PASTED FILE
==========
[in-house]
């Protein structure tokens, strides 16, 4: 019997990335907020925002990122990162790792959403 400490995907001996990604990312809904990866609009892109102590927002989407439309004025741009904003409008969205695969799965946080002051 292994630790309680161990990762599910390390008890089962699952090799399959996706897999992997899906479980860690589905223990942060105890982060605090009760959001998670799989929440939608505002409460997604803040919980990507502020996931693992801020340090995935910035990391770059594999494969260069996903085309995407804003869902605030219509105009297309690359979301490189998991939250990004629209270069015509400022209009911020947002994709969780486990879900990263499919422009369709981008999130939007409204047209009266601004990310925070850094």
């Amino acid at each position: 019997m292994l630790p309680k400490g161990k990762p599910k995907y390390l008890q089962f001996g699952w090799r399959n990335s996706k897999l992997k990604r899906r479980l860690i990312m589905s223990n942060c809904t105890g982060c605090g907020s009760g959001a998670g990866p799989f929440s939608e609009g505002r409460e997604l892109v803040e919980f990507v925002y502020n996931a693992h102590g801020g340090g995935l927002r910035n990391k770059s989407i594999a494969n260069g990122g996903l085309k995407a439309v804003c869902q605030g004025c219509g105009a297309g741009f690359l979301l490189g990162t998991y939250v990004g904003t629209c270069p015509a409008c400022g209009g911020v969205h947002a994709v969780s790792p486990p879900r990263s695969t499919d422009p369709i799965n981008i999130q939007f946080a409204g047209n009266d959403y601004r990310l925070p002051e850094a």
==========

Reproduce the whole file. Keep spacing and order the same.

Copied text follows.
[in-house]
């Protein structure tokens, strides 16, 4: 019997990335907020925002990122990162790792959403 400490995907001996990604990312809904990866609009892109102590927002989407439309004025741009904003409008969205695969799965946080002051 292994630790309680161990990762599910390390008890089962699952090799399959996706897999992997899906479980860690589905223990942060105890982060605090009760959001998670799989929440939608505002409460997604803040919980990507502020996931693992801020340090995935910035990391770059594999494969260069996903085309995407804003869902605030219509105009297309690359979301490189998991939250990004629209270069015509400022209009911020947002994709969780486990879900990263499919422009369709981008999130939007409204047209009266601004990310925070850094």
């Amino acid at each position: 019997m292994l630790p309680k400490g161990k990762p599910k995907y390390l008890q089962f001996g699952w090799r399959n990335s996706k897999l992997k990604r899906r479980l860690i990312m589905s223990n942060c809904t105890g982060c605090g907020s009760g959001a998670g990866p799989f929440s939608e609009g505002r409460e997604l892109v803040e919980f990507v925002y502020n996931a693992h102590g801020g340090g995935l927002r910035n990391k770059s989407i594999a494969n260069g990122g996903l085309k995407a439309v804003c869902q605030g004025c219509g105009a297309g741009f690359l979301l490189g990162t998991y939250v990004g904003t629209c270069p015509a409008c400022g209009g911020v969205h947002a994709v969780s790792p486990p879900r990263s695969t499919d422009p369709i799965n981008i999130q939007f946080a409204g047209n009266d959403y601004r990310l925070p002051e850094a």